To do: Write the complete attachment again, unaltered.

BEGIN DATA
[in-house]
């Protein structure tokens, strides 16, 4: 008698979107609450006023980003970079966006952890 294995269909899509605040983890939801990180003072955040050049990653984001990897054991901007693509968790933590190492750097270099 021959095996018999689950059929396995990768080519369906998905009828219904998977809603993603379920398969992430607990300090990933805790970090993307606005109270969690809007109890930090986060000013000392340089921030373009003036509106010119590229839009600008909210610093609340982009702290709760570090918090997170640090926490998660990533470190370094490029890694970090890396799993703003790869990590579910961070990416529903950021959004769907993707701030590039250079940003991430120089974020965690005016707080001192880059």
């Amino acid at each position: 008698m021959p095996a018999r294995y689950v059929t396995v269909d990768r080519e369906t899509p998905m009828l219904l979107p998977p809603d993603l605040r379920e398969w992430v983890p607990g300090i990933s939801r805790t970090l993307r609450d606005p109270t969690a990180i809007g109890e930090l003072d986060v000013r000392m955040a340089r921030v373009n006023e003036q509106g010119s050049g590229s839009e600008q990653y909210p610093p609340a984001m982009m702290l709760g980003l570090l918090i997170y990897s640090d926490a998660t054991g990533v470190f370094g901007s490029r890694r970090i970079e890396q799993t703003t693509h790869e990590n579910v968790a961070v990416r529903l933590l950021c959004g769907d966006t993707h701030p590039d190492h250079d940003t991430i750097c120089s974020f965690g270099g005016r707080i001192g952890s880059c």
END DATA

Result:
[in-house]
């Protein structure tokens, strides 16, 4: 008698979107609450006023980003970079966006952890 294995269909899509605040983890939801990180003072955040050049990653984001990897054991901007693509968790933590190492750097270099 021959095996018999689950059929396995990768080519369906998905009828219904998977809603993603379920398969992430607990300090990933805790970090993307606005109270969690809007109890930090986060000013000392340089921030373009003036509106010119590229839009600008909210610093609340982009702290709760570090918090997170640090926490998660990533470190370094490029890694970090890396799993703003790869990590579910961070990416529903950021959004769907993707701030590039250079940003991430120089974020965690005016707080001192880059």
């Amino acid at each position: 008698m021959p095996a018999r294995y689950v059929t396995v269909d990768r080519e369906t899509p998905m009828l219904l979107p998977p809603d993603l605040r379920e398969w992430v983890p607990g300090i990933s939801r805790t970090l993307r609450d606005p109270t969690a990180i809007g109890e930090l003072d986060v000013r000392m955040a340089r921030v373009n006023e003036q509106g010119s050049g590229s839009e600008q990653y909210p610093p609340a984001m982009m702290l709760g980003l570090l918090i997170y990897s640090d926490a998660t054991g990533v470190f370094g901007s490029r890694r970090i970079e890396q799993t703003t693509h790869e990590n579910v968790a961070v990416r529903l933590l950021c959004g769907d966006t993707h701030p590039d190492h250079d940003t991430i750097c120089s974020f965690g270099g005016r707080i001192g952890s880059c």